New research presented at the Sleep 2023 meeting

22 May 2023

The most recent findings from studies involving Mandibular Jaw Movements are presented in the two following abstracts.

Determinants of Apnea-Hypopnea Index Variability during Home Sleep Testing.

The study focused on understanding the factors contributing to short-term AHI variability in 160 adults with suspected OSA. Using multi-night automated home sleep testing, we found that variability in AHI is common at the individual level, which can affect the clinical classification of OSA severity. Sleep time spent in non-REM deep sleep and head supine position emerged as significant predictors of AHI variability.

These findings have important implications for accurate diagnosis and timely treatment of OSA. Grateful for the opportunity to share this research at Sleep conference.

Congrats to Dr. Le Dong, Dr. Tamisier and Dr. Martinot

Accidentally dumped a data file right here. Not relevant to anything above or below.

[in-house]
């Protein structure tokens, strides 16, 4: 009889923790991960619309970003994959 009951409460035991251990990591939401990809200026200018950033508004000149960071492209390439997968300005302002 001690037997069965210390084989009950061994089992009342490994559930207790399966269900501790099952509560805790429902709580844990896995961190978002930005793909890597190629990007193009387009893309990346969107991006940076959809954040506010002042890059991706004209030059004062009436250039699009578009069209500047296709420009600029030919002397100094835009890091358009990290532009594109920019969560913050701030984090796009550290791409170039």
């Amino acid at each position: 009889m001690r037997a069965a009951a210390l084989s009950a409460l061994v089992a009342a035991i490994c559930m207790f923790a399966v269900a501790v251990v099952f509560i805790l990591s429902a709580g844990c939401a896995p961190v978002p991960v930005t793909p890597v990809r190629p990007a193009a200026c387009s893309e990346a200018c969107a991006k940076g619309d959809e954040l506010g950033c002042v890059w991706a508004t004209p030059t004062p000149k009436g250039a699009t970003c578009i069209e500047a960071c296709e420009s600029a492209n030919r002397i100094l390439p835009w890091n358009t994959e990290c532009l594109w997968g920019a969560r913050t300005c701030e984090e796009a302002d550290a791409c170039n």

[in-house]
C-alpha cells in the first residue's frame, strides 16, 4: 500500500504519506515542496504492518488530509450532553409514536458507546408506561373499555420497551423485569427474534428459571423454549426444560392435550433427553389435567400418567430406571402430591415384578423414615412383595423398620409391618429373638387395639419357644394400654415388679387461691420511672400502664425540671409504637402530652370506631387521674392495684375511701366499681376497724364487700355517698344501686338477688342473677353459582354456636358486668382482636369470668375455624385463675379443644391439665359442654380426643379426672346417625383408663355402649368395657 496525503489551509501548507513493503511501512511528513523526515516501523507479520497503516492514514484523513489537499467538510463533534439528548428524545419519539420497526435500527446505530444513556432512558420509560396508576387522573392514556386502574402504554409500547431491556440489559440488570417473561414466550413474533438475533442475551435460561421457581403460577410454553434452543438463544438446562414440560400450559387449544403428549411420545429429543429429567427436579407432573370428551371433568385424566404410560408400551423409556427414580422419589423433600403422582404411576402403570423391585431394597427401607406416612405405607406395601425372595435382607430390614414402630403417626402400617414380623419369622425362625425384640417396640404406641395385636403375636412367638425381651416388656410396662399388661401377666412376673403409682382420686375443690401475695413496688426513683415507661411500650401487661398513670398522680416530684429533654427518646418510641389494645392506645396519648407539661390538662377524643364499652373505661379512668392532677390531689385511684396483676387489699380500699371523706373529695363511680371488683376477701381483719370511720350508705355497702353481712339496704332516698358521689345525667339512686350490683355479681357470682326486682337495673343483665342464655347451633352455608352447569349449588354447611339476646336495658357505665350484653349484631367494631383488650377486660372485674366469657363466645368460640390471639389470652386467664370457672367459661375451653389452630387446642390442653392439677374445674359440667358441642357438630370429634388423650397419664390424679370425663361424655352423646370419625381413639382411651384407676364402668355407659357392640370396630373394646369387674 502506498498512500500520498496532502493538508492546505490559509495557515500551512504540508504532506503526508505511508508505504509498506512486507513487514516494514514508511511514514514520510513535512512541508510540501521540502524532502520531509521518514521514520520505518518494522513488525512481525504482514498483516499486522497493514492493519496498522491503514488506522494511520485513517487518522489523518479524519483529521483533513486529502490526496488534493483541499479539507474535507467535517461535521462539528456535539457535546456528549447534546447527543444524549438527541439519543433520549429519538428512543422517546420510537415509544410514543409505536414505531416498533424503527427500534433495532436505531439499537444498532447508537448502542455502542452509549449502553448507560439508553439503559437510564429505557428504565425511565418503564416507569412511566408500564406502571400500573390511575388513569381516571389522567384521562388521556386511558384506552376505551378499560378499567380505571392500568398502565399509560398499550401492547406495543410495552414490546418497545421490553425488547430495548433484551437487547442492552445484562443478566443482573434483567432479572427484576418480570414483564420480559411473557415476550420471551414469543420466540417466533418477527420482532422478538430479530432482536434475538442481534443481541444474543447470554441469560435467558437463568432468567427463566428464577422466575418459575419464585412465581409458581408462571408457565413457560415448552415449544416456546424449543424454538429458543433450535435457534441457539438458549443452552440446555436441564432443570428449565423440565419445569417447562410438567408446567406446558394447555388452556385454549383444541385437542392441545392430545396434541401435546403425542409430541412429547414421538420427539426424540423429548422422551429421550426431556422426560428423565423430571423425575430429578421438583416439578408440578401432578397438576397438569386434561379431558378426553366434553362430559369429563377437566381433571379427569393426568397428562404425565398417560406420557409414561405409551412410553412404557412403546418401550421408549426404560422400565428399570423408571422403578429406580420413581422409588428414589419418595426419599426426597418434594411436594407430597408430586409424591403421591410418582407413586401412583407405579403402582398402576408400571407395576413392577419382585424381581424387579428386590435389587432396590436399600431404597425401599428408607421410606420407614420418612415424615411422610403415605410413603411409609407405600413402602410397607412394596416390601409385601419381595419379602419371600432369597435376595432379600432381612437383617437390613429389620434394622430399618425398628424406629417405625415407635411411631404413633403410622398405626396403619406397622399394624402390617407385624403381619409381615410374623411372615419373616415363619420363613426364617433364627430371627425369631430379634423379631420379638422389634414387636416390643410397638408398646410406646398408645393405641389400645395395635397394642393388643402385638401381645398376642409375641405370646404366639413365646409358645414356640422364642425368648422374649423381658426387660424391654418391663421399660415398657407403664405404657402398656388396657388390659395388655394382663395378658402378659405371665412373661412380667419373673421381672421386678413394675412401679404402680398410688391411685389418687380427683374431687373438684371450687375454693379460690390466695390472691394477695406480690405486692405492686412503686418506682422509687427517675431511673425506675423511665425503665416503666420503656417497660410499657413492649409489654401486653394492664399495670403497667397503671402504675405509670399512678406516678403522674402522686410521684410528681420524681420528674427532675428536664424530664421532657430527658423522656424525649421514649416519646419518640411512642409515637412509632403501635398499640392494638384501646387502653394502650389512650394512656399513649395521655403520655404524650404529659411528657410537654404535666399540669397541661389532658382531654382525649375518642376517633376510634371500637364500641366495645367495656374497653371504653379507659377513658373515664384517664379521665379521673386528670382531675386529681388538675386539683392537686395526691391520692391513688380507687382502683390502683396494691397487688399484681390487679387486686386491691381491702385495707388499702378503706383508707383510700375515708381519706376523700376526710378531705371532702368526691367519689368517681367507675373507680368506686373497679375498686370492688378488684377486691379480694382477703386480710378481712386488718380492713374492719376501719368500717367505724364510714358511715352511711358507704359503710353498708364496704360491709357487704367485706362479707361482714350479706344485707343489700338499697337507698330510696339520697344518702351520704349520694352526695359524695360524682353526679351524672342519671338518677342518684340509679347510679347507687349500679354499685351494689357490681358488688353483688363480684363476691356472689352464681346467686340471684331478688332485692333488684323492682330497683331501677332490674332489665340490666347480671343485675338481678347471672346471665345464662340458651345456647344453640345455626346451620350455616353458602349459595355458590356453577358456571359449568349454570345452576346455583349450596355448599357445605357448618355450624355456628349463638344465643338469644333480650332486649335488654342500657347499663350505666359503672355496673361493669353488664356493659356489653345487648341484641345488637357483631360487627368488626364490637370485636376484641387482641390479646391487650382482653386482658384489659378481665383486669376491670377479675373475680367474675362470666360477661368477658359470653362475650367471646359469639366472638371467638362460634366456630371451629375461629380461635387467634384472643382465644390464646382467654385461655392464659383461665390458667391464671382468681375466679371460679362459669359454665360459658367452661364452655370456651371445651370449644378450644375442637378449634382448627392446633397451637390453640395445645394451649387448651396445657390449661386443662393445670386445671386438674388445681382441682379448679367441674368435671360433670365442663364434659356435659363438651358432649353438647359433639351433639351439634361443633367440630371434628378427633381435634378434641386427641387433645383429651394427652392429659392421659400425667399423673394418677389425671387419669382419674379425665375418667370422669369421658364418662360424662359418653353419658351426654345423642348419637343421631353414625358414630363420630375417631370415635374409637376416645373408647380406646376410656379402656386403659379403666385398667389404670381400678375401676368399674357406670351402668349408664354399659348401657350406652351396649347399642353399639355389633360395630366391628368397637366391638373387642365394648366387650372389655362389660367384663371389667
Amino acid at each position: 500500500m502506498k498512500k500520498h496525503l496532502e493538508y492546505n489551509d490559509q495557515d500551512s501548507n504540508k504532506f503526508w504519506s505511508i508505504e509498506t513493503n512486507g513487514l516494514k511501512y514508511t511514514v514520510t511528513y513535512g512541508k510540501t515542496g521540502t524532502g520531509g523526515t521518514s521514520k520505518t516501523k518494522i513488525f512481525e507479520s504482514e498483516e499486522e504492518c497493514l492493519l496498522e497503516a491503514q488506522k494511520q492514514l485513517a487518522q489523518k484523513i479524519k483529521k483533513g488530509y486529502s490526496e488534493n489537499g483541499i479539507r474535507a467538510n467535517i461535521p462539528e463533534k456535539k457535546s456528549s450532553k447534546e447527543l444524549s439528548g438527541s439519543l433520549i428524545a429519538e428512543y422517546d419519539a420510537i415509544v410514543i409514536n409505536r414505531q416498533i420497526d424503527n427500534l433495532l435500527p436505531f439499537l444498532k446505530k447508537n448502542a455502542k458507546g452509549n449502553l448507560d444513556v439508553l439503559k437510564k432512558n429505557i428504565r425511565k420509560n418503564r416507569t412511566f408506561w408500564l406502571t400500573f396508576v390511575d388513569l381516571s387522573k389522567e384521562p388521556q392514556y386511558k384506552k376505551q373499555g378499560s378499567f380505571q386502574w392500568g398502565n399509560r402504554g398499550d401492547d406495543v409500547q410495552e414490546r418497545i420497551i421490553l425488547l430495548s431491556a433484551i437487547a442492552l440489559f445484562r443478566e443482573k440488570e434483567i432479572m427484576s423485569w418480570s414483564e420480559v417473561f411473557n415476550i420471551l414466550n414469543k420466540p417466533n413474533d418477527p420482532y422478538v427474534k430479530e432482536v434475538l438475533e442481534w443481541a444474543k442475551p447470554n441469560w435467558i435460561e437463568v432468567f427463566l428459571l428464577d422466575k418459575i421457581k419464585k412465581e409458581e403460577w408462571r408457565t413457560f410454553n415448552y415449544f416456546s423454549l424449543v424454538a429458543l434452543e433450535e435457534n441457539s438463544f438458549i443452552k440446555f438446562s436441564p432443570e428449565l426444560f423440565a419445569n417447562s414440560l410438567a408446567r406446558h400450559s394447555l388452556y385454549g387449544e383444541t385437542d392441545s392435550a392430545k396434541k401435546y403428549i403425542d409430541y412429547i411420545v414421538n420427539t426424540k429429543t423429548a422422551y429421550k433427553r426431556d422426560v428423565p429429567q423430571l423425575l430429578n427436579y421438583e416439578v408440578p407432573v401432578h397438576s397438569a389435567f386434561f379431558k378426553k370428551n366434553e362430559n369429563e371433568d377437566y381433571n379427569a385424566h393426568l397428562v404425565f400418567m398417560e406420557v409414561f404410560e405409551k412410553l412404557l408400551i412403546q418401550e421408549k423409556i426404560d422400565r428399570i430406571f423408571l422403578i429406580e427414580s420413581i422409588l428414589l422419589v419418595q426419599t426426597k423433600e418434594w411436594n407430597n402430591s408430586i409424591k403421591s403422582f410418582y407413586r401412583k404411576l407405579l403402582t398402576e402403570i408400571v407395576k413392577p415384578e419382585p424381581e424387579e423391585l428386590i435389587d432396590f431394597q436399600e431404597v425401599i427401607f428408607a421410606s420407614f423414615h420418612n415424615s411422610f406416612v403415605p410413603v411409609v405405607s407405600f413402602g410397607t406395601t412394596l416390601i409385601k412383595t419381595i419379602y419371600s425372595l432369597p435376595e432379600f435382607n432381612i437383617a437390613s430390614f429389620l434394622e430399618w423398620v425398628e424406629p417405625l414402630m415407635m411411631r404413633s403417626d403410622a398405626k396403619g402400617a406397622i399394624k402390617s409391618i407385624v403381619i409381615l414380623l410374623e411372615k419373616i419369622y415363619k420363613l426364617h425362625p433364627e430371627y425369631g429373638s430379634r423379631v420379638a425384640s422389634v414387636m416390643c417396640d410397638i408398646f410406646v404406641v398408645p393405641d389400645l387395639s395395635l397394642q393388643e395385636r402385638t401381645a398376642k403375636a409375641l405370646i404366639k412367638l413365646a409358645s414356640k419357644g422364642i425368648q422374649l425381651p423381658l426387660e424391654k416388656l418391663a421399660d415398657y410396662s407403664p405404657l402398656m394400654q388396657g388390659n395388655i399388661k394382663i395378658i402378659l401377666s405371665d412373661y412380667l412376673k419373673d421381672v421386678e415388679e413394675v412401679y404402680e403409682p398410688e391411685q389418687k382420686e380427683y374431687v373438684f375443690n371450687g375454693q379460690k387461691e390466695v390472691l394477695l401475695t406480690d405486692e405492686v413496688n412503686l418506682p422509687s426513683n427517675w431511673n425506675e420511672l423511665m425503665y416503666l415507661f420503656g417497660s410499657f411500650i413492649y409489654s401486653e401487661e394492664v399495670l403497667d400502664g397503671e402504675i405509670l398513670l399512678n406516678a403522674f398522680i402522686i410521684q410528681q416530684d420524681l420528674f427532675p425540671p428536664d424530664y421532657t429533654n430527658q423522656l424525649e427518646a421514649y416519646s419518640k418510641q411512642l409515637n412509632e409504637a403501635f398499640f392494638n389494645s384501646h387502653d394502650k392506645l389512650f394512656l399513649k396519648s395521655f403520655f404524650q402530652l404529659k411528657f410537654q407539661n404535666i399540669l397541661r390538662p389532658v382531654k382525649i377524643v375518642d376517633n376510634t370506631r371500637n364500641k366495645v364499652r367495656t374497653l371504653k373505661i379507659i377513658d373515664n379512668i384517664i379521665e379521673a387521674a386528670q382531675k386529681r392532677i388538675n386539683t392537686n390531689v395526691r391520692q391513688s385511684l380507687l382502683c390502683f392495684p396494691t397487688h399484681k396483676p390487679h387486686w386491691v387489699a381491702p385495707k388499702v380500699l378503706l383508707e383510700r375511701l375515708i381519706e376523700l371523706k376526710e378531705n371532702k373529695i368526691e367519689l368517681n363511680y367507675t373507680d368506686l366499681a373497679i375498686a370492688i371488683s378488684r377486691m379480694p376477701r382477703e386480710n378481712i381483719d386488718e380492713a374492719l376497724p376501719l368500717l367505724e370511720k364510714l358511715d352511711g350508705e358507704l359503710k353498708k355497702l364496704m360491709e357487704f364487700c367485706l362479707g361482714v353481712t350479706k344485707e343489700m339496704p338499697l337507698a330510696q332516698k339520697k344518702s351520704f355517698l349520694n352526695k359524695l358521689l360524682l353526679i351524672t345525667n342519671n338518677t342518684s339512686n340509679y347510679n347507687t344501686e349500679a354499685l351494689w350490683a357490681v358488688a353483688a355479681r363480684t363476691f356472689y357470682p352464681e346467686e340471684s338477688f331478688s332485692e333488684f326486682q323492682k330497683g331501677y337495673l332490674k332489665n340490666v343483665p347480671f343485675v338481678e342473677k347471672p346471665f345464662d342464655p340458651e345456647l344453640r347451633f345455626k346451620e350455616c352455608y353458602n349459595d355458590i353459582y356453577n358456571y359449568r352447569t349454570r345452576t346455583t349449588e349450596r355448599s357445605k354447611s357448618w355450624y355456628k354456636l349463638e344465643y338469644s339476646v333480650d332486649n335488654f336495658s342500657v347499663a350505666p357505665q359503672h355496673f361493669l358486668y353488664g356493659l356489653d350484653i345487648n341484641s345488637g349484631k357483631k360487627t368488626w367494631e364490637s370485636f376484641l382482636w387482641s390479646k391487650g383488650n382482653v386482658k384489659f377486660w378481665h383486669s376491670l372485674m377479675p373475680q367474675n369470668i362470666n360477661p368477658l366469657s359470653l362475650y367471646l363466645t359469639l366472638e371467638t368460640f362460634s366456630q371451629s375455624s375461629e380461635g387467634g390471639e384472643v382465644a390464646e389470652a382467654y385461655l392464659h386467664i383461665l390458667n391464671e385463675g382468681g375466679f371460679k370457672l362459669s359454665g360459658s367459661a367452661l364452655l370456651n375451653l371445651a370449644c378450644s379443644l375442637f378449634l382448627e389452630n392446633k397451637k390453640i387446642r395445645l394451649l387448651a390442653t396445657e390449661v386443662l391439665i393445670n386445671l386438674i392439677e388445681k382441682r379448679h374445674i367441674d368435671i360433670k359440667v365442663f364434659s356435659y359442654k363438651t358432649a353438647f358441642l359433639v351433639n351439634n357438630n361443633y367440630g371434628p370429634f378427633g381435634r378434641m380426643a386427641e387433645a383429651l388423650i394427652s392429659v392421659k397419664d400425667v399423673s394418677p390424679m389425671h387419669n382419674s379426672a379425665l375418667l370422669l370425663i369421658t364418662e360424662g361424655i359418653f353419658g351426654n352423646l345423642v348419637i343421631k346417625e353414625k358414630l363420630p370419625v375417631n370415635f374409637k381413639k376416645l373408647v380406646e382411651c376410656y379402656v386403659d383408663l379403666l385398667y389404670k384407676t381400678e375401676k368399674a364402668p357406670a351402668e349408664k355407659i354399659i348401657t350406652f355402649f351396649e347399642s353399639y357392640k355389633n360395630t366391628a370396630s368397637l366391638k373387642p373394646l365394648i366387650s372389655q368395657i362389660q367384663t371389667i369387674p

Respiratory Effort During Sleep And Prevalence of Type 2 Diabetes In Obstructive Sleep Apnea.

Increased respiratory effort (RE) is one of the key features of obstructive sleep apnea (OSA) and contributes to sympathetic overactivity that in turn might participate in glucose homeostasis dysregulation. In this study, the authors showed that respiratory effort is a stronger predictor of OSA-related type 2 diabetes (T2Dia) than common PSG-derived metrics such as the apnea-hypopnea index (AHI). This novel finding was made possible through a new objective measurement of respiratory effort burden (percentage of sleep time spent with increased respiratory effort) derived from mandibular jaw movement (MJM) automated analysis and a machine learning model built to predict T2Dia from clinical data. The analysis included 1128 patients referred for suspicion of OSA randomly assigned to training and validation subsets. The prevalence of T2Dia was approximately 11% in each dataset. The classification model showed good performance for the prediction of T2Dia with an area under the receiver operating characteristic curve (ROC AUC) of 0.92 ±0.01.

These findings highlight the potential of respiratory effort burden, automatically derived from MJM, as a new reliable metric for predicting prevalent T2Dia in patients with OSA and may pave the way for personalized interventions.

Congrats to Dr. Martinot, Dr. Pépin and Dr. Malhotra.